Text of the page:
Practical circuit of touch timer using IC 555

This entry is part 10 of 11 in the series IC 555 Tested Mini Projects

It is an interesting application of IC 555. The trigger pin-2 of the IC is sensitive to human touch. This property is used in the circuit.

Circuit diagram


Practical circuit of touch timer using IC555


In this circuit when supply is connected, the output of the IC remains LOW and the relay remains deactivated. The timing capacitor C1 remains discharged into pin-7 of the IC, ready to receive the trigger pulse. Remember that, this condition of the circuit is also known as STABLE STATE of the circuit.

But when the touch plate TP is momentarily touched with your naked finger, (without any gloves, etc.), the internal trigger comparator triggers the internal flip-flop of the IC and now the output of the IC becomes HIGH. Due to this, the relay is ACTIVATED.

In this condition, the capacitor C1 starts charging through upper resistor R1 (it is timing resistor R1, 500k – not drawn due to mistake while drawing the circuit). The voltage across the capacitor starts building up. When it becomes slightly greater than 2/3 of supply voltage, the internal threshold comparator SETs the internal flip flop of the IC and now its output becomes LOW.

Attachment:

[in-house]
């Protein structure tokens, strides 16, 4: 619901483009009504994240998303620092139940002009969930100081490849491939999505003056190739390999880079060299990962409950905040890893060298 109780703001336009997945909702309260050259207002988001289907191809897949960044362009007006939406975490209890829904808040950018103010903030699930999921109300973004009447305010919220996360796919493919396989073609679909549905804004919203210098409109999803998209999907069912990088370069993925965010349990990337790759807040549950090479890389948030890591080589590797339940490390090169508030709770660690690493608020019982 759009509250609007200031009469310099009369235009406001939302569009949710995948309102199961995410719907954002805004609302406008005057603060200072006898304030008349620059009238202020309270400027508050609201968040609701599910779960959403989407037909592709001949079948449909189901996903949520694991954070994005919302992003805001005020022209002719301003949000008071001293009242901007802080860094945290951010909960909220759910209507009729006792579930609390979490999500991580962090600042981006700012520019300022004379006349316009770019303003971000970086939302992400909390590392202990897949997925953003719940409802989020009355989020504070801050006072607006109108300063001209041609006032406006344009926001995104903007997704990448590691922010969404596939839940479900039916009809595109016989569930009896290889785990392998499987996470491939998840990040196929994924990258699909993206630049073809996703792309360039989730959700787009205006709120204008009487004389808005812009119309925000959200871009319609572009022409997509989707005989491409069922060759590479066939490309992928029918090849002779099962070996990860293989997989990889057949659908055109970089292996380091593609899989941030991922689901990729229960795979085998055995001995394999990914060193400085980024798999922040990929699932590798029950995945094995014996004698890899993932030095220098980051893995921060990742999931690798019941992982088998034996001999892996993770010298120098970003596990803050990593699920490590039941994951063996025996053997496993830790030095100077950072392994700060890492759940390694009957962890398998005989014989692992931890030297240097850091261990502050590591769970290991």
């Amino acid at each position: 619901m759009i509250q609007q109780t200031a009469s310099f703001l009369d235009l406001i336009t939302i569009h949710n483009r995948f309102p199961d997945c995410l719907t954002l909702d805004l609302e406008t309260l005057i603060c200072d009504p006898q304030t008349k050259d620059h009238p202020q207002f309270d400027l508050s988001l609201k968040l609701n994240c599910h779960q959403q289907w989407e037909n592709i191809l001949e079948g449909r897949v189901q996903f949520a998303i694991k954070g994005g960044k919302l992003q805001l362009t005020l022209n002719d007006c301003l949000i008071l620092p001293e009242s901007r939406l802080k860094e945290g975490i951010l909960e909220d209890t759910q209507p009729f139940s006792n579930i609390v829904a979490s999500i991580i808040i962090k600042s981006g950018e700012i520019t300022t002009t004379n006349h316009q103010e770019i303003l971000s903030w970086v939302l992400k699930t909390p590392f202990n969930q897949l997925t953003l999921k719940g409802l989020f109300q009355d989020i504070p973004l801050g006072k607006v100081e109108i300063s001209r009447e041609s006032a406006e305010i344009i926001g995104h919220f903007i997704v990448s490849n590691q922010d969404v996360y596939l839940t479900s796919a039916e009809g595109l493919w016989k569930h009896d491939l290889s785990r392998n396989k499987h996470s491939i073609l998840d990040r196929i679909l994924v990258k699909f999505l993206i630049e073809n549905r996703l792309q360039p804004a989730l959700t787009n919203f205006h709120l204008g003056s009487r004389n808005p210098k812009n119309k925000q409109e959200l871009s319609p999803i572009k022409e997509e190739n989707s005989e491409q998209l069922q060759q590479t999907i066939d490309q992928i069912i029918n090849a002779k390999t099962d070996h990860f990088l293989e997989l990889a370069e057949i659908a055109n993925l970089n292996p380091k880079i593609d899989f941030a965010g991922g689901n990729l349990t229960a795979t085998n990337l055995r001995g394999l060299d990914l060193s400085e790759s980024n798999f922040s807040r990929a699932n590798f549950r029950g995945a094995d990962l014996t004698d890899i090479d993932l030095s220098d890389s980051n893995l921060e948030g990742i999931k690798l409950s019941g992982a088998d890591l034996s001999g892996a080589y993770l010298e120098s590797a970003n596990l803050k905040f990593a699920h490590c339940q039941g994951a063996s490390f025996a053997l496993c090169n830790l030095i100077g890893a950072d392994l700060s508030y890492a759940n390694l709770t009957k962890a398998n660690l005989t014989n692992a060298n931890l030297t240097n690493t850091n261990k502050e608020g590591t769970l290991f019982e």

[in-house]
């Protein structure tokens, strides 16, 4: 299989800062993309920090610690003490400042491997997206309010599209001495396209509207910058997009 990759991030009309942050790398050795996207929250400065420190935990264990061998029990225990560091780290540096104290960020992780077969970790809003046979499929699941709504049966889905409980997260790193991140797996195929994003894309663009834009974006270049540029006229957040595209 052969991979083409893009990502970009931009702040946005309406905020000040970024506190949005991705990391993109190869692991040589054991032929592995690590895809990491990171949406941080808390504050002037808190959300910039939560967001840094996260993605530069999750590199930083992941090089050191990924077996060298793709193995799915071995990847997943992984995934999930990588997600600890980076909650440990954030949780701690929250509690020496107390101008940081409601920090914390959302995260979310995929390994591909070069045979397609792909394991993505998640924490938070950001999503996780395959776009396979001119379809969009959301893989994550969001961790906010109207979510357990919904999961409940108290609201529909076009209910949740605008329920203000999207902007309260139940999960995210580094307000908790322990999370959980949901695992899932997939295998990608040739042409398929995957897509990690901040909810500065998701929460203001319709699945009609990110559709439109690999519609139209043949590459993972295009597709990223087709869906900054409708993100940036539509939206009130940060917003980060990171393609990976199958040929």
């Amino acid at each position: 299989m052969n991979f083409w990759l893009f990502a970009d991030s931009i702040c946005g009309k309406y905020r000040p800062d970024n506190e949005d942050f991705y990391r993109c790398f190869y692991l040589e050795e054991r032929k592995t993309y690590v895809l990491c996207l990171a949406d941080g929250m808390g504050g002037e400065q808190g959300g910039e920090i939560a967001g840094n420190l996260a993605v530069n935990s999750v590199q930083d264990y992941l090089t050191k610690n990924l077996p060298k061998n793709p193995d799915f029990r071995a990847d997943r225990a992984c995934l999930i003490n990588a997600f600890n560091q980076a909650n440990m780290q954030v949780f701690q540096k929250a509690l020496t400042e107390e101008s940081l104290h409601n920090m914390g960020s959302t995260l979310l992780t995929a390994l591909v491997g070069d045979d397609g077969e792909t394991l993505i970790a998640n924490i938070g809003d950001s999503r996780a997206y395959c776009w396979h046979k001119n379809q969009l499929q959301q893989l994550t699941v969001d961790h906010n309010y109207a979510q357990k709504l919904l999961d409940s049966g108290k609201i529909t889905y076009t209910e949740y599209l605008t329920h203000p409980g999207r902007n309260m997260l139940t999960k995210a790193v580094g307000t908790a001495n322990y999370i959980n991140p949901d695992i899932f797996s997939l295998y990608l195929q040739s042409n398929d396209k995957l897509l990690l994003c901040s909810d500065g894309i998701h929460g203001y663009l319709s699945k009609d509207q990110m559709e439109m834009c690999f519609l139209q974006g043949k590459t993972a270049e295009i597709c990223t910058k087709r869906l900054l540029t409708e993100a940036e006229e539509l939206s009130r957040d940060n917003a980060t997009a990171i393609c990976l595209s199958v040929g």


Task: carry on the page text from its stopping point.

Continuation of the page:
Now the relay is DEACTIVATED and the circuit remains silent till next time you touch the TP. The state of the circuit during which the capacitor charges and the relay activates is called as QUASI-STABLE STATE.

Important points to note

    • DUS means DIODE UNIVERSAL SILICON. It means that you can use any type of silicon diode at the place shown as DUS.
    • The length of the wire connected between pin-2 and the touch plate TP should be as small as possible. Practically I tested the circuit with wire length of just 3 inches.
    • The coil resistance of the relay should be greater than or equal to 100Ω since the output current of the IC should not exceed 200mA, if you use upto 18V supply voltage for the circuit.
To understand the details of the IC, refer the specifications of IC 555. Click here to read complete details of IC555.
  • You can use the relay to control a small load running on mains supply through its N/O contact.
  • You can also adjust the timing cycle of the circuit by changing the values of R1 and C1 depending on your requirement.
  • The capacitor C2 is used to absorb the noise that pin-5 may pickup during normal working of the circuit.

Possible modifications

If you use a pull-up resistor of 10k between pin-2 and positive supply line of the circuit, then you can use the circuit with same application without having the problem of short length of the wire connected to TP.

In this modification, you will have to use a small push-to-on type trigger switch between pin-2 and ground line of the circuit. So whenever, it is pressed, same action will be done, as you touch the TP.


  • You can use the circuit for controlling any load with the help of just a touch.
  • It is also useful as fencing alarm in an architectural model of a bungalow or a building, such that if anyone touches the metal fencing wire of the model bungalow, the the alarm will sound.
  • Useful in other applications of touch alarms, if an external alarm circuit is also used at the output of the IC.
  • The circuit is very much suitable for demonstrating experiment on IC 555 working and showing its property of converting sine wave into its proportional square wave.